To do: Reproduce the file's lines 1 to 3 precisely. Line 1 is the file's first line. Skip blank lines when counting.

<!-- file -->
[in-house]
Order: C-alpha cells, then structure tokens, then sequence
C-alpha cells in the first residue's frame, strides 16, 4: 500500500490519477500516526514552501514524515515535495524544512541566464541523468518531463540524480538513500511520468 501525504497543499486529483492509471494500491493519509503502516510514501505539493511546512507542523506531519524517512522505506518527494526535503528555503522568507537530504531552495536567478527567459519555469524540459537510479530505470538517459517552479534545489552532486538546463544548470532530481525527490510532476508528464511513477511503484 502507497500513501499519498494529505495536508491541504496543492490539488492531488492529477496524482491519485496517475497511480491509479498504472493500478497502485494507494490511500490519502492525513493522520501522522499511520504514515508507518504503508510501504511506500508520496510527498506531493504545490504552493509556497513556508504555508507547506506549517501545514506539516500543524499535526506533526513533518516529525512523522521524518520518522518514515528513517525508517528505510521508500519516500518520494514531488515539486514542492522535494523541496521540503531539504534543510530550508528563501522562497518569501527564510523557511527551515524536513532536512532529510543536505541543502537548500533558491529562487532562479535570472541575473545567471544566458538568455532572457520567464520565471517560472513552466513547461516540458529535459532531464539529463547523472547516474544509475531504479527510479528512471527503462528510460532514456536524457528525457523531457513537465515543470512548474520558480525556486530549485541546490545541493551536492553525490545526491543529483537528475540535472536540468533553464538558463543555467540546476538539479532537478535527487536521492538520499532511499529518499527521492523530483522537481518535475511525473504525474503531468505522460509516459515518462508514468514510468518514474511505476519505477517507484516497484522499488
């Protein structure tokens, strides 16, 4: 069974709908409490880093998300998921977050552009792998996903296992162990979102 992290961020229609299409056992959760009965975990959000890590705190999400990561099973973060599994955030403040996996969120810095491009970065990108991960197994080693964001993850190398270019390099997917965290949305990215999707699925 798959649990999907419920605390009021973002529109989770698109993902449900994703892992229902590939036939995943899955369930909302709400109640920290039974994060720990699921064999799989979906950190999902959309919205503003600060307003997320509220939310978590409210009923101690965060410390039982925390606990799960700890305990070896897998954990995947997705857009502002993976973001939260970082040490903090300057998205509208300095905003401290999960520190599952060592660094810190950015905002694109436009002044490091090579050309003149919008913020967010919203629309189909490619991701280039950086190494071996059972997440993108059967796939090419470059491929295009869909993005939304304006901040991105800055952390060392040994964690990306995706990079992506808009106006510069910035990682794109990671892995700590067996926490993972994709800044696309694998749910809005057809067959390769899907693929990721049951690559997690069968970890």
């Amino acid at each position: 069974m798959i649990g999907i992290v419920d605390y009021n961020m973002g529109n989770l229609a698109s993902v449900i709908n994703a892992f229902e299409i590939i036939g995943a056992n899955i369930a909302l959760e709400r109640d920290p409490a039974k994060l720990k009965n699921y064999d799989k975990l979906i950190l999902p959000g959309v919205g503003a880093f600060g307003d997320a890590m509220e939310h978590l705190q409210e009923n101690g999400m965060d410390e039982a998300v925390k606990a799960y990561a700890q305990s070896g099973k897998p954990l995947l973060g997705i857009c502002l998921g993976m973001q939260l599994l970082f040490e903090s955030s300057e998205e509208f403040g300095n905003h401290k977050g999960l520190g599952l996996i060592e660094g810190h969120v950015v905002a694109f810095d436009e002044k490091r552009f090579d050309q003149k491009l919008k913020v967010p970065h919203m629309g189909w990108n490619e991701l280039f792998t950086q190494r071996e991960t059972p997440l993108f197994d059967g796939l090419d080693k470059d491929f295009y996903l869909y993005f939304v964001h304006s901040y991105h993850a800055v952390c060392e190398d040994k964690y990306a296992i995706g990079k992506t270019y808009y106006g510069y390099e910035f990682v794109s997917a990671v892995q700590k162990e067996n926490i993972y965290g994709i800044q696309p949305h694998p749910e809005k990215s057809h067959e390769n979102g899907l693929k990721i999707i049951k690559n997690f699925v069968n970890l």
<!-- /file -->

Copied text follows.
[in-house]
Order: C-alpha cells, then structure tokens, then sequence
C-alpha cells in the first residue's frame, strides 16, 4: 500500500490519477500516526514552501514524515515535495524544512541566464541523468518531463540524480538513500511520468 501525504497543499486529483492509471494500491493519509503502516510514501505539493511546512507542523506531519524517512522505506518527494526535503528555503522568507537530504531552495536567478527567459519555469524540459537510479530505470538517459517552479534545489552532486538546463544548470532530481525527490510532476508528464511513477511503484 502507497500513501499519498494529505495536508491541504496543492490539488492531488492529477496524482491519485496517475497511480491509479498504472493500478497502485494507494490511500490519502492525513493522520501522522499511520504514515508507518504503508510501504511506500508520496510527498506531493504545490504552493509556497513556508504555508507547506506549517501545514506539516500543524499535526506533526513533518516529525512523522521524518520518522518514515528513517525508517528505510521508500519516500518520494514531488515539486514542492522535494523541496521540503531539504534543510530550508528563501522562497518569501527564510523557511527551515524536513532536512532529510543536505541543502537548500533558491529562487532562479535570472541575473545567471544566458538568455532572457520567464520565471517560472513552466513547461516540458529535459532531464539529463547523472547516474544509475531504479527510479528512471527503462528510460532514456536524457528525457523531457513537465515543470512548474520558480525556486530549485541546490545541493551536492553525490545526491543529483537528475540535472536540468533553464538558463543555467540546476538539479532537478535527487536521492538520499532511499529518499527521492523530483522537481518535475511525473504525474503531468505522460509516459515518462508514468514510468518514474511505476519505477517507484516497484522499488